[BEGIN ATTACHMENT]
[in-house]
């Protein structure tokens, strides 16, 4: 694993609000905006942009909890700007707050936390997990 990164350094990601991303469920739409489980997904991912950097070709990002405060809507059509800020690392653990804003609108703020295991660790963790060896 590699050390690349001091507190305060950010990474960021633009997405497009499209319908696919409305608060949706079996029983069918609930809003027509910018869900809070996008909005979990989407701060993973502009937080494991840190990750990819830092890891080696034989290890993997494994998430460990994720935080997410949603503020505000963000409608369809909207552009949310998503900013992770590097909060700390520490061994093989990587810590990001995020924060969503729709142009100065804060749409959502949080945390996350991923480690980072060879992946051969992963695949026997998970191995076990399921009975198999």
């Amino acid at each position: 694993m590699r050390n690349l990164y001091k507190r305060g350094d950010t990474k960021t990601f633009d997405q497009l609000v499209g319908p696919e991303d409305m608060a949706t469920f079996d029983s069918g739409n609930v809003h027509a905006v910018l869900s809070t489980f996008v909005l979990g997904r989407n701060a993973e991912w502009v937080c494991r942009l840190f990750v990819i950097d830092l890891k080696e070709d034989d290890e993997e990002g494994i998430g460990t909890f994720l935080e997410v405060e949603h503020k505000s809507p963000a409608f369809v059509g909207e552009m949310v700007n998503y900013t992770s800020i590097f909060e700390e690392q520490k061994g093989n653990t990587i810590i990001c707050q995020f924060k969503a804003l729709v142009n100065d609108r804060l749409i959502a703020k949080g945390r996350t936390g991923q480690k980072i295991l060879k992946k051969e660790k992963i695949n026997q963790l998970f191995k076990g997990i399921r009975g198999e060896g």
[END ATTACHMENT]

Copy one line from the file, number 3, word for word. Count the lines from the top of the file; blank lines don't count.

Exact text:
């Amino acid at each position: 694993m590699r050390n690349l990164y001091k507190r305060g350094d950010t990474k960021t990601f633009d997405q497009l609000v499209g319908p696919e991303d409305m608060a949706t469920f079996d029983s069918g739409n609930v809003h027509a905006v910018l869900s809070t489980f996008v909005l979990g997904r989407n701060a993973e991912w502009v937080c494991r942009l840190f990750v990819i950097d830092l890891k080696e070709d034989d290890e993997e990002g494994i998430g460990t909890f994720l935080e997410v405060e949603h503020k505000s809507p963000a409608f369809v059509g909207e552009m949310v700007n998503y900013t992770s800020i590097f909060e700390e690392q520490k061994g093989n653990t990587i810590i990001c707050q995020f924060k969503a804003l729709v142009n100065d609108r804060l749409i959502a703020k949080g945390r996350t936390g991923q480690k980072i295991l060879k992946k051969e660790k992963i695949n026997q963790l998970f191995k076990g997990i399921r009975g198999e060896g």